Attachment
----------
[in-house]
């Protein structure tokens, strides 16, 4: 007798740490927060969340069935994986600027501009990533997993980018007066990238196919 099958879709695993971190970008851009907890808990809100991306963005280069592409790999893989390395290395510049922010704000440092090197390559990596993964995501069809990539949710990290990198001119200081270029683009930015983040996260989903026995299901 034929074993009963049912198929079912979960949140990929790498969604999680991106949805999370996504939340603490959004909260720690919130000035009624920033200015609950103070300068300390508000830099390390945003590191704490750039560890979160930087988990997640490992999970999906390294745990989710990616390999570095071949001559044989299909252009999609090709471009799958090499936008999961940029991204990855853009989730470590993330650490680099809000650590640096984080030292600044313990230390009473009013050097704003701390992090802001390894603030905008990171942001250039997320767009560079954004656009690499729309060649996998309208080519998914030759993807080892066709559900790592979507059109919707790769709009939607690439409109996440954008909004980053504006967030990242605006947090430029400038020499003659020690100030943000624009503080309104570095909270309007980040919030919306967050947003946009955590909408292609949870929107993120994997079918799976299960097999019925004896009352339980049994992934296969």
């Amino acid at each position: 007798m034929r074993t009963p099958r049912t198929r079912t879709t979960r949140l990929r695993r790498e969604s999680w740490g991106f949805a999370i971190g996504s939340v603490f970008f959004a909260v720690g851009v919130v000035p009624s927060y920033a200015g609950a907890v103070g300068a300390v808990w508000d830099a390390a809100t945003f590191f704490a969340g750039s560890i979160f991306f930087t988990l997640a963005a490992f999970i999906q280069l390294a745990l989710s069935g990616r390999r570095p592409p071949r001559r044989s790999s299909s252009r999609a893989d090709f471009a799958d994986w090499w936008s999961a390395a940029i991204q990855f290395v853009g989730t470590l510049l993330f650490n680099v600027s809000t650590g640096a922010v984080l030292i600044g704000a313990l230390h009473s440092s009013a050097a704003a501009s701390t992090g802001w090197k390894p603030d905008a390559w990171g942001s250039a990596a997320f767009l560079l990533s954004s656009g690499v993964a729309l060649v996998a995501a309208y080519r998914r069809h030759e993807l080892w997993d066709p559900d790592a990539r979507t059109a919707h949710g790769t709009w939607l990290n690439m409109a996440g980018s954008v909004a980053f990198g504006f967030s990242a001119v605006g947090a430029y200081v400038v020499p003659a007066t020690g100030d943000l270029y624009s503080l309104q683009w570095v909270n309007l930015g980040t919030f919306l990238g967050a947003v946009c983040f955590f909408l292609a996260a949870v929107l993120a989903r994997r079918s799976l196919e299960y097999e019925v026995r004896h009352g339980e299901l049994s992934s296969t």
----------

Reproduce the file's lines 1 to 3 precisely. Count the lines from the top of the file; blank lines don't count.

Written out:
[in-house]
């Protein structure tokens, strides 16, 4: 007798740490927060969340069935994986600027501009990533997993980018007066990238196919 099958879709695993971190970008851009907890808990809100991306963005280069592409790999893989390395290395510049922010704000440092090197390559990596993964995501069809990539949710990290990198001119200081270029683009930015983040996260989903026995299901 034929074993009963049912198929079912979960949140990929790498969604999680991106949805999370996504939340603490959004909260720690919130000035009624920033200015609950103070300068300390508000830099390390945003590191704490750039560890979160930087988990997640490992999970999906390294745990989710990616390999570095071949001559044989299909252009999609090709471009799958090499936008999961940029991204990855853009989730470590993330650490680099809000650590640096984080030292600044313990230390009473009013050097704003701390992090802001390894603030905008990171942001250039997320767009560079954004656009690499729309060649996998309208080519998914030759993807080892066709559900790592979507059109919707790769709009939607690439409109996440954008909004980053504006967030990242605006947090430029400038020499003659020690100030943000624009503080309104570095909270309007980040919030919306967050947003946009955590909408292609949870929107993120994997079918799976299960097999019925004896009352339980049994992934296969």
């Amino acid at each position: 007798m034929r074993t009963p099958r049912t198929r079912t879709t979960r949140l990929r695993r790498e969604s999680w740490g991106f949805a999370i971190g996504s939340v603490f970008f959004a909260v720690g851009v919130v000035p009624s927060y920033a200015g609950a907890v103070g300068a300390v808990w508000d830099a390390a809100t945003f590191f704490a969340g750039s560890i979160f991306f930087t988990l997640a963005a490992f999970i999906q280069l390294a745990l989710s069935g990616r390999r570095p592409p071949r001559r044989s790999s299909s252009r999609a893989d090709f471009a799958d994986w090499w936008s999961a390395a940029i991204q990855f290395v853009g989730t470590l510049l993330f650490n680099v600027s809000t650590g640096a922010v984080l030292i600044g704000a313990l230390h009473s440092s009013a050097a704003a501009s701390t992090g802001w090197k390894p603030d905008a390559w990171g942001s250039a990596a997320f767009l560079l990533s954004s656009g690499v993964a729309l060649v996998a995501a309208y080519r998914r069809h030759e993807l080892w997993d066709p559900d790592a990539r979507t059109a919707h949710g790769t709009w939607l990290n690439m409109a996440g980018s954008v909004a980053f990198g504006f967030s990242a001119v605006g947090a430029y200081v400038v020499p003659a007066t020690g100030d943000l270029y624009s503080l309104q683009w570095v909270n309007l930015g980040t919030f919306l990238g967050a947003v946009c983040f955590f909408l292609a996260a949870v929107l993120a989903r994997r079918s799976l196919e299960y097999e019925v026995r004896h009352g339980e299901l049994s992934s296969t």